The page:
On the surface, this sounds like just the kind of storyline that I would enjoy, although I haven't read much of the author's work before and certainly not 'Gentlemen And Players'.

      I love that opening sentence too, that in itself would set me up for hopefully a great reading experience.

      Sorry that you didn't really find it to your liking, as much as you might have hoped and thanks for being so honest about it in your review.

      As you have been in your review, I always try to be objective in any opinions I may share and will not mark a book down too heavily just because it is not to my personal taste. I think that if a review is comprehensive and objective enough, then most readers will be able to decide whether a book is for them or not.

      To me, enjoying a book or not, is purely a matter of personal taste and the message that a review should be sending out to other potential readers is hopefully highlighting the quality and content of the writing and plot, which is just what you have achieved.

      I loved the analagy of the book being a bit like 'Marmite', which by the way, I love!!

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      1. Thankyou so much for sharing your thoughts here, they are very much appreciated. Of course reading is very much a matter of personal taste and my purpose is to giver my readers here a précis of the story without spoilers and some background to the author to help them decide if this a book they would like to read themselves. I do not and nor do I want to write analytical criticisms. I just like to convey if I have enjoyed the book or not and to hear what others think as well. So do let me know your thoughts if you do decide to read this, by the way I also love Marmite.

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    10. How interesting to have such divided reviews on this.

      I LOVE your reviews and find we share similar opinions about many books. I bet I wouldn't enjoy this very much. Although the premise is intriguing.

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      1. This book certainly seems to have had a very divided response. Thanks for your kind words about my reviews Elisabeth,your support is appreciated.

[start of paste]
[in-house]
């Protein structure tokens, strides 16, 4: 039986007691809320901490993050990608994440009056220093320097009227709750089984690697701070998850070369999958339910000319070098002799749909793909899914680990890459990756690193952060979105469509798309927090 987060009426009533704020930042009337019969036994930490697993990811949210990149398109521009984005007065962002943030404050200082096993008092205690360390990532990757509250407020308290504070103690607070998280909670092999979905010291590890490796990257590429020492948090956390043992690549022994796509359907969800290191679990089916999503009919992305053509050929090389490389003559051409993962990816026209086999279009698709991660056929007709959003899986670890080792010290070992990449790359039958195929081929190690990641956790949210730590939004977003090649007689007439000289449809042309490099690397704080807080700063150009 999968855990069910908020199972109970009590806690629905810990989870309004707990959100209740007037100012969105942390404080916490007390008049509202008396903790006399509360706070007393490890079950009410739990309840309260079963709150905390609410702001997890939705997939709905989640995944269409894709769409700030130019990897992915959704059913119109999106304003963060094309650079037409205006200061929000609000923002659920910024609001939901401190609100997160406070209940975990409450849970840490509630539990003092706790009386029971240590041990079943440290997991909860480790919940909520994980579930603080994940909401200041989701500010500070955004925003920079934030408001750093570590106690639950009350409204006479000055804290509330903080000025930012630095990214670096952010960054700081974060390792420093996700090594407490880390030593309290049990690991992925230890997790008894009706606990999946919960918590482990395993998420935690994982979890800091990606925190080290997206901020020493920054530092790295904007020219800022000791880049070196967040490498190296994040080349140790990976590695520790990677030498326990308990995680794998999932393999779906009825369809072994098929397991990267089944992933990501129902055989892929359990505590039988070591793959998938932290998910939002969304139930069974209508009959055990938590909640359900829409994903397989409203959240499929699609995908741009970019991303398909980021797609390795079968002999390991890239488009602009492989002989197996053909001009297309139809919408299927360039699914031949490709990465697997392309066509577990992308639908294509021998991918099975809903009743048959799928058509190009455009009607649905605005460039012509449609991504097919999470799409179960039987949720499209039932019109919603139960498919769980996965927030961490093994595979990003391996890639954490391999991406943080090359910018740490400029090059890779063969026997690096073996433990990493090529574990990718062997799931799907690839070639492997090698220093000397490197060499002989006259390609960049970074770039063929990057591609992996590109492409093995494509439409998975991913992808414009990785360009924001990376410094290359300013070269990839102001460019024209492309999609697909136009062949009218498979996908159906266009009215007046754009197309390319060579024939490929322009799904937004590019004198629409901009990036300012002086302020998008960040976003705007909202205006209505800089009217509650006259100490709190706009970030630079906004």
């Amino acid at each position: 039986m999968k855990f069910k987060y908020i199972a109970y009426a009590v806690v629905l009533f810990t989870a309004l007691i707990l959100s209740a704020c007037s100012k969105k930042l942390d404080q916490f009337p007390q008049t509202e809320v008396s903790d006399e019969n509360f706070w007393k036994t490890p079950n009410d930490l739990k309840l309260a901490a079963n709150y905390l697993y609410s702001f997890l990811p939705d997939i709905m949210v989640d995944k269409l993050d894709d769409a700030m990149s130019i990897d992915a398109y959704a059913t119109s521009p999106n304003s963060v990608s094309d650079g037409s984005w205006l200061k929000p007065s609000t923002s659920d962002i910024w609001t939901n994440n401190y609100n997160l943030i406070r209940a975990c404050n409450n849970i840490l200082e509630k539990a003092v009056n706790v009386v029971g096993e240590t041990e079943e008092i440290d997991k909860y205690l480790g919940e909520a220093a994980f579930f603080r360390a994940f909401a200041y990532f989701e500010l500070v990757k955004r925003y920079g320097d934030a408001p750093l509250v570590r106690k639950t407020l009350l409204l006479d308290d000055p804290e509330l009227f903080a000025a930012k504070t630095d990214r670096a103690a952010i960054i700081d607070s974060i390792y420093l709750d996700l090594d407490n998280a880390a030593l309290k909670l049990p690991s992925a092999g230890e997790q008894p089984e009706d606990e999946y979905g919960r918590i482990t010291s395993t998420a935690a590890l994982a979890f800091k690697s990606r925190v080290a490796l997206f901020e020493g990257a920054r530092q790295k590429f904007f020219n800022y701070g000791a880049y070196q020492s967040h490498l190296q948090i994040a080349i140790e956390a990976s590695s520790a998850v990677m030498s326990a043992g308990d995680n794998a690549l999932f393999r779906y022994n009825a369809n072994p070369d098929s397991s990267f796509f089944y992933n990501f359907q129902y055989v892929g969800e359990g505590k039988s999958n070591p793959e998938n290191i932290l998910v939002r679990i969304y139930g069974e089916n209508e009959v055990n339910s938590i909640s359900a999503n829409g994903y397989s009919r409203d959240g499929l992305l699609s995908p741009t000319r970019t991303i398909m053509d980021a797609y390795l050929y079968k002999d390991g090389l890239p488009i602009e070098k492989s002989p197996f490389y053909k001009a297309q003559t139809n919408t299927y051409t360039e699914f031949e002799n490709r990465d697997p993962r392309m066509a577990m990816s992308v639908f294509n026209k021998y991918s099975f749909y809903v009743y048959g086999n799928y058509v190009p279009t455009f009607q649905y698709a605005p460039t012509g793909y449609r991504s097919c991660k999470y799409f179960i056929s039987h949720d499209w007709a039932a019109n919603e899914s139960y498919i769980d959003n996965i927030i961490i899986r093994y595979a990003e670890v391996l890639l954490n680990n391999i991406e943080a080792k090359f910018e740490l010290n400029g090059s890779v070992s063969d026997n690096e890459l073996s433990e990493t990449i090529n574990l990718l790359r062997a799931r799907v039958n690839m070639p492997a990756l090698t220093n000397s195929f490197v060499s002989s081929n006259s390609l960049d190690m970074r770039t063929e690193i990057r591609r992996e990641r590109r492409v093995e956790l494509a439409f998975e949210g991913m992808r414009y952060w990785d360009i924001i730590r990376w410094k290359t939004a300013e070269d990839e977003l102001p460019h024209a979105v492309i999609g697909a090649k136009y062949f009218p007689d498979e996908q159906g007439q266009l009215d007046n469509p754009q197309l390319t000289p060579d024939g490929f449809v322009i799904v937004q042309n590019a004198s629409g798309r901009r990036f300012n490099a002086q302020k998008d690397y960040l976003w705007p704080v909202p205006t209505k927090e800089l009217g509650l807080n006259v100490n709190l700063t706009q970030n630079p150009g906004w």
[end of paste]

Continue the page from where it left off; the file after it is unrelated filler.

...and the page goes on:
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    11. Thanks for sharing this ! I am an avid reader and this looks great! Had to order a used one from amazon so will let you know what I think! Looks as if she also wrote Chocolat....

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    12. Jeanne, I am so pleased that my review helped tempt you into obtaining a copy. I shall look forward to hearing what you think and yes Joanne Harris is the author of Chocolat, a favourite of mine.

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    13. Well that is odd that word verication does not in this blog!

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      1. I think I did not have a problem on this one, maybe because it is a different template.

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    14. I have this book but haven't read it yet. The story seems intriguing enough and I like dark, mysterious plots.

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      1. If you like dark and intriguing and are a fan of Joanne Harris's writing then this worth reading. Do come back and let us know your thoughts.

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    15. Just finished reading this book. I am so confused. I thought it would all come together at the end (maybe it did and my brain didn't connect things...)....but my final opinion was 'WHAT?!'.

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      1. It was indeed strange and for me disappointing as I normally love the writing of Joanne Harris.